Pfizer argued that the incomplete Restriction Requirement “failed to satisfy the notice requirement of Section 132 because it failed to classify six dependent claims … and thus failed to place the applicants on notice of the restriction requirement as to those dependent claims.” The Federal Circuit rejected that argument:

The examiner’s initial requirement satisfied the statutory notice requirement because it informed the applicant of “the broad statutory basis for [the rejection of] his claims.” Chester [v. Miller], 906 F.2d [1574,] at 1578 [(Fed. Cir. 1990)]. Here, the examiner’s detailed descriptions of the 21 distinct invention groups outlined in the examiner’s initial restriction requirement were clear, providing sufficient information to which the applicants could have responded. …. And, significantly, the examiner’s defined invention groups remained identical between the two restriction
requirements. ….

As for the six claims whose classifications were omitted from the initial restriction requirement, …. the dependent claims would naturally have been classified in a subset of the invention groups to which the claims they depend from belong.

The court also noted that the “Summary” of the Restriction Requirement noted that all claims were subject to restriction, and that MPEP § 814 “supports the PTO’s position that the original restriction requirement satisfied the notice requirements of Section 132,” where it provides:

While every claim should be accounted for, the omission to group a claim, or placing a claim in the wrong group will not affect the propriety of a final requirement where the requirement is otherwise proper and the correct disposition of the omitted or erroneously grouped claim is clear.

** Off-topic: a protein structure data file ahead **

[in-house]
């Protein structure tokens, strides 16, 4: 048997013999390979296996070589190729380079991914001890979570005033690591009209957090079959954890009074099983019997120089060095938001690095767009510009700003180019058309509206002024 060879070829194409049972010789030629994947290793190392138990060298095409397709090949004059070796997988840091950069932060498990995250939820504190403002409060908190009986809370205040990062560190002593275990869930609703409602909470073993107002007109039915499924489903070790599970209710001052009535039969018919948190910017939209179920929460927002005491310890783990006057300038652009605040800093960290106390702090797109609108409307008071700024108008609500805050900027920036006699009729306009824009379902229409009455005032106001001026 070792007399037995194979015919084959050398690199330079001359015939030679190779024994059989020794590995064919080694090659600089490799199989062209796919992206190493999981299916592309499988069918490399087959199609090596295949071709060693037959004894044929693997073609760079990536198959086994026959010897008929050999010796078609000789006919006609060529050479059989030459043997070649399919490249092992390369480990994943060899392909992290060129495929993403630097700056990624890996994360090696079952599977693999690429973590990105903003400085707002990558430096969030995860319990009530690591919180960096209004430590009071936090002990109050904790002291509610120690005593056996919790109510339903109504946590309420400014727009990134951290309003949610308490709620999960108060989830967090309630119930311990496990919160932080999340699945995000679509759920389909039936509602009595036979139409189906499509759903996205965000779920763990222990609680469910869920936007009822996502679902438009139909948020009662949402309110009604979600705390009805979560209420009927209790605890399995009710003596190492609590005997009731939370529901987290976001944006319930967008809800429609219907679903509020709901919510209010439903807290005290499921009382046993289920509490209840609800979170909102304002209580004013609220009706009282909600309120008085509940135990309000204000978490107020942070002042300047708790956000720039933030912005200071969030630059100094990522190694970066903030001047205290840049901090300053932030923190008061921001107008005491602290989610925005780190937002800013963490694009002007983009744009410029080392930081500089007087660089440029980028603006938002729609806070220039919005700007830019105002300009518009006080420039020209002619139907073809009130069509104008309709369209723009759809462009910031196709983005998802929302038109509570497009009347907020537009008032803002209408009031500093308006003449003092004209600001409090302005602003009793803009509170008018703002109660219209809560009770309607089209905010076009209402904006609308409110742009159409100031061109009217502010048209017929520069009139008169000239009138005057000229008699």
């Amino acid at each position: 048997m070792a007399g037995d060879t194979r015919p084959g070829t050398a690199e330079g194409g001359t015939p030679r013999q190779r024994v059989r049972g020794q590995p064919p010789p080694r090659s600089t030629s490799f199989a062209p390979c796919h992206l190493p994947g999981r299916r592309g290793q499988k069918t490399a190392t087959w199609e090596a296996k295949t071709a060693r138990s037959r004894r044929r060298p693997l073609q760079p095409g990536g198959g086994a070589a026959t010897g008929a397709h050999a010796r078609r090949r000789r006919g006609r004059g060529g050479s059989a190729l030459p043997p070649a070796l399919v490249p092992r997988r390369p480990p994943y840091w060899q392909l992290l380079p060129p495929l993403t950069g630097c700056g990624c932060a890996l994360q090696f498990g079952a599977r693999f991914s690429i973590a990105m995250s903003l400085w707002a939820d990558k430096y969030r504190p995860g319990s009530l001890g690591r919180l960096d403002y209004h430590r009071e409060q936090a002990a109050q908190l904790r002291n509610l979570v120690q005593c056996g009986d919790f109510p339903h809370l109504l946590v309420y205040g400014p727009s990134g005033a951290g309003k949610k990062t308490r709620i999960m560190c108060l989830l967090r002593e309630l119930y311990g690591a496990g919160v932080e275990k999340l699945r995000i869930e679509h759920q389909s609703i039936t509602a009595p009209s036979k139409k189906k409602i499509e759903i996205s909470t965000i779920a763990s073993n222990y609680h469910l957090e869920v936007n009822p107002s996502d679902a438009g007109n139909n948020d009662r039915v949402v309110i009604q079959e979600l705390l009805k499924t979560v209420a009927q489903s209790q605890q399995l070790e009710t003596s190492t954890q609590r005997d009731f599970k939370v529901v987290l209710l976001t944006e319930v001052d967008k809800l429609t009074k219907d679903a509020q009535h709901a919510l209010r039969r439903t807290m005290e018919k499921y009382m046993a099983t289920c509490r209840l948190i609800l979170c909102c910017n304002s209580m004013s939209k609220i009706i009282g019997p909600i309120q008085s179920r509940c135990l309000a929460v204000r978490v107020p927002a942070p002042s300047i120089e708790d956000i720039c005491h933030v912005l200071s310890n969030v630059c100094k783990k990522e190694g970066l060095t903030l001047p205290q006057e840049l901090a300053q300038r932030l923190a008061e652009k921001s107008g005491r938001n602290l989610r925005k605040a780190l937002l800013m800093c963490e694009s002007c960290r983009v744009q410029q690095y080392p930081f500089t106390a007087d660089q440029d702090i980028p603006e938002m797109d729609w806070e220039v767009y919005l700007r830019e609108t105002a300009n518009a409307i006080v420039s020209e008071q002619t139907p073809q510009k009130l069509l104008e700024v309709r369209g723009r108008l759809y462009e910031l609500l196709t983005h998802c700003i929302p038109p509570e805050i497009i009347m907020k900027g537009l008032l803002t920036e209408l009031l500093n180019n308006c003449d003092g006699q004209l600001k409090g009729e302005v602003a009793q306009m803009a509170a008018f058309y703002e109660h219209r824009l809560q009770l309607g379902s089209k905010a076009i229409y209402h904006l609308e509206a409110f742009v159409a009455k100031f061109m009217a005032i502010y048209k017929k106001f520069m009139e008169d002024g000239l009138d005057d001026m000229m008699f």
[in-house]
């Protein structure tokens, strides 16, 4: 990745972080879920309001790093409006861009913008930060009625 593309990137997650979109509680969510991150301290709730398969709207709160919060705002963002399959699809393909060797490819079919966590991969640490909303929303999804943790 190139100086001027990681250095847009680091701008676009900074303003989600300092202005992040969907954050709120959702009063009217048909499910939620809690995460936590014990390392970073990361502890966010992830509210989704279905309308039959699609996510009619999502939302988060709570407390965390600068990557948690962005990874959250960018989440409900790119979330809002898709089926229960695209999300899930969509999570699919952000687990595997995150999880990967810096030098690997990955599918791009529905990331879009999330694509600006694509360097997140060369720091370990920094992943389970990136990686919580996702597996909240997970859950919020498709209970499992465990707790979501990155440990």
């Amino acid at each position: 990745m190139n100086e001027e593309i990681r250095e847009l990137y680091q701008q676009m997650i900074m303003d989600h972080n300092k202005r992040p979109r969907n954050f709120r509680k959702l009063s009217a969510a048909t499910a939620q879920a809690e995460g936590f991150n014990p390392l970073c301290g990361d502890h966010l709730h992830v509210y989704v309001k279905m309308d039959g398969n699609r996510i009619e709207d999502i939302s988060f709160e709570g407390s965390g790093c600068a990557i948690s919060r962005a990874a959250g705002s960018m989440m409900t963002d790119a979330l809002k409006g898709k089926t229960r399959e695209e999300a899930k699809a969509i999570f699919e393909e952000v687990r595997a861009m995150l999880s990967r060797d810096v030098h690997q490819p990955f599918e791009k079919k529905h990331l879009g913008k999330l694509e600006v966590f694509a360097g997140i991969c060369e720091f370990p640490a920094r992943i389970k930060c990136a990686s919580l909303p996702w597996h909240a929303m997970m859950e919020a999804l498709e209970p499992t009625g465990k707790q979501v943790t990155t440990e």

Thus, the court upheld the USPTO’s determination that the incomplete Restriction Requirement stopped the fourteen-month clock from running, e.g., stopped further accrual of “A” Delay.

Judge Newman’s Dissent

In her dissent, Judge Newman emphasized that it was undisputed that the incomplete Restriction Requirement delayed prosecution, and criticizes the majority for inexplicably shifting the blame for that error to the Applicant.

The panel majority holds that this period of delay should be attributed to the applicant, not the PTO. This is indeed curious, for the applicant made no error. The panel majority holds that PTO error does not count if the applicant could have figured out what the examiner might have done if he had not erred. The panel majority  appears to believe that this would have eliminated the delay consumed by the correction of the error. However, the prosecution was delayed by the PTO’s error.


The statutory purpose is clear: when patent issuance is delayed because of proceedings that are not the fault of the applicant, the patent term is extended to compensate for the delay. H.R. Rep No. 106-287, at 49 (1999) (“Title III amends the provisions in the Patent Act that compensate patent applicants for certain reductions in patent term that are not the fault of the applicant.”). My colleagues’ statutory interpretation and application are contrary to the letter and purpose of the law. I respectfully dissent.

Applicants Are Held To A Different Standard

Although the court here seems to hold that a substantially complete Office Action can stop the PTA delay clock that runs against the USPTO, Applicants are held to a different standard under 37CFR 1.704(c)(7) and (8). Those rules call for PTA deductions when an Applicant submits an incomplete reply or a supplemental response. In both cases, the deduction runs from the day after the initial reply was filed until the day the second reply was filed.

Did the Federal Circuit realize that USPTO PTA rules hold Applicants to a different standard?